By using the property tr[ AB]=tr[ BA] and inserting (32) into (35), where tr[·] denotes the trace operator for matrices. The relation (35) can be rewritten equaivalently as:

$$ {\begin{aligned} {\text{tr}}\left[{\text{cov}} \left(\Delta \mathbf{w}_{n + 1} \right)\right] &= {\text{tr}}\left[{\text{cov}} \left(\Delta \mathbf{w}_{n} \right)\right] - 2A_{n} \theta {\text{tr}}\left[E\left(\alpha_{n} \mathbf{g}_{n} \mathbf{g}_{n}^{T} \Delta \mathbf{w}_{n} \Delta \mathbf{w}_{n}^{T} \right)\right] \\ & \quad+ B_{n} \theta^{2} {\text{tr}}\left[E\left(\alpha_{n}^{2} \mathbf{g}_{n} \mathbf{g}_{n}^{T} \Delta \mathbf{w}_{n} \Delta \mathbf{w}_{n}^{T} \right)\right]+ C_{n} E\left[\alpha_{n}^{2} \right], \\ \end{aligned}} $$
(36)

where \( {\text {cov}} \left (\Delta \mathbf {w}_{n} \right) = E\left (\Delta \mathbf {w}_{n} \Delta \mathbf {w}_{n}^{T} \right), A_{n}\! =\! \left [\left (\mathbf {c}_{3} \mathbf {q}_{i,n} \right)/\Delta x^{2} \right ] \)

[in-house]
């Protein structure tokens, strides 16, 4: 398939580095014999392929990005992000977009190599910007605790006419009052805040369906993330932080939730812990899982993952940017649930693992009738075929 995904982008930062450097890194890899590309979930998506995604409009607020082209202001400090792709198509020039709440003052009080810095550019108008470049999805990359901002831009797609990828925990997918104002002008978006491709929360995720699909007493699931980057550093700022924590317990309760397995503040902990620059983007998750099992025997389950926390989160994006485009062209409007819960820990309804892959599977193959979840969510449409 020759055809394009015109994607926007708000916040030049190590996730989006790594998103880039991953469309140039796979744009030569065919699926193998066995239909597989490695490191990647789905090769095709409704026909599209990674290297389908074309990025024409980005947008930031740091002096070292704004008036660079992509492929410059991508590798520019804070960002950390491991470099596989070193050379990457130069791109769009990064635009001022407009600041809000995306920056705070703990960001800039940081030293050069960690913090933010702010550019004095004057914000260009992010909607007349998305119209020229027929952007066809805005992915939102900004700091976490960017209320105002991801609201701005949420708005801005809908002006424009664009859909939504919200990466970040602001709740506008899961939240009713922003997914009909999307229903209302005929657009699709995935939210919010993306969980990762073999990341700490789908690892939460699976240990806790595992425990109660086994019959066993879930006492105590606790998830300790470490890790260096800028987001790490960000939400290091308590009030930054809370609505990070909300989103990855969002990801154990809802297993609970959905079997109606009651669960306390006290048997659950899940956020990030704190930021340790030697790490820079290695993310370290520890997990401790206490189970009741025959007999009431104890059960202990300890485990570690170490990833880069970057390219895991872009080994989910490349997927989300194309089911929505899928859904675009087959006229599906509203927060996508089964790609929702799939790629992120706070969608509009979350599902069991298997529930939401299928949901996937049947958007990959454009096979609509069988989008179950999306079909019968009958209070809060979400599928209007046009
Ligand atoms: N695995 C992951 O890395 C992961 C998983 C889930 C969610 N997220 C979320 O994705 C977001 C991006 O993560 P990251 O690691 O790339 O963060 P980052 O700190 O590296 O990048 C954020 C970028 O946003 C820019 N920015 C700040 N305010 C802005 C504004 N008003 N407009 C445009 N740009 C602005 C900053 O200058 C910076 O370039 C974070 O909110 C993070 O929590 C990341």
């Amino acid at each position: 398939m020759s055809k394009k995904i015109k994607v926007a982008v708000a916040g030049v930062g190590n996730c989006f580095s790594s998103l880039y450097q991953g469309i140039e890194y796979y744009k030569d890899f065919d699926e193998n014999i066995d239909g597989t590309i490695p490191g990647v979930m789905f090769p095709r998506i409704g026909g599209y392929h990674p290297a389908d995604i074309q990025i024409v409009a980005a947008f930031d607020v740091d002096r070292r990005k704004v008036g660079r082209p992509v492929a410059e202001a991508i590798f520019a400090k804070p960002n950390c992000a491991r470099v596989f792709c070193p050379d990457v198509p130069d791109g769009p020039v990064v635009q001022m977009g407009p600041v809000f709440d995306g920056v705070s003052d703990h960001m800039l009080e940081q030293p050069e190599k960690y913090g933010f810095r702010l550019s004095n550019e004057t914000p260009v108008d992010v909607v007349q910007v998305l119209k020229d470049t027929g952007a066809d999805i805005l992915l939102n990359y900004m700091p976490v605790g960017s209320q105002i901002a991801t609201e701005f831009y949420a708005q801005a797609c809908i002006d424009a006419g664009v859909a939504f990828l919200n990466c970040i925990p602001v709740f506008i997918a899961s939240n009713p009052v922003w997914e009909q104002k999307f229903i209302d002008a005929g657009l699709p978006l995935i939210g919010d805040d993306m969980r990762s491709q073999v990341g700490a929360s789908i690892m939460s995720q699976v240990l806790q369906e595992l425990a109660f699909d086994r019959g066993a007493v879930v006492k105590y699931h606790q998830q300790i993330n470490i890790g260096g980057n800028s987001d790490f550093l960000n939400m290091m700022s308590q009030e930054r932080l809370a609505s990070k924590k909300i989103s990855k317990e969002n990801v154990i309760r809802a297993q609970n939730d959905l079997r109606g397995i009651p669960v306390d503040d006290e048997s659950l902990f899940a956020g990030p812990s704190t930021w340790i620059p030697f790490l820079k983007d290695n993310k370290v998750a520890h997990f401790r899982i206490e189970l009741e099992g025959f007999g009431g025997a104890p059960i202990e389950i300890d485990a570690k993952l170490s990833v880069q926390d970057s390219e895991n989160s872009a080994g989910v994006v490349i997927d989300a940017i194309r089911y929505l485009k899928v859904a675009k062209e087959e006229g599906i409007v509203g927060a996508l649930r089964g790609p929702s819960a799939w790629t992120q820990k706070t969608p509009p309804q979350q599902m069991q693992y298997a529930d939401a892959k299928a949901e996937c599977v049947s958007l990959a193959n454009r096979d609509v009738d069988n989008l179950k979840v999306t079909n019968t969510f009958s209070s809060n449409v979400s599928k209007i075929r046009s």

\( E \left [||\mathbf {u}_{n} ||^{- 2} \varphi ^{\prime }_{i} (u_{n})\right ], B_{n}\!\! =\!\! \left [\!\left (\mathbf {c}_{3} \mathbf {q}_{i,n} \right)^{2} /\Delta x^{4} \right ] E\left [\varphi ^{\prime }_{i} (u_{n})^{2} ||\mathbf {g}_{n}||^{2} \right. \)

||un||−4], and \( C_{n} = \sigma _{\psi (\eta)}^{2} E\left [\varphi ^{\prime }_{i} (u_{n})^{2} ||\mathbf {g}_{n} ||^{2} ||\mathbf {u}_{n} ||^{- 4} \right ]. \)

Now by applying the unitary matrix Q, we have: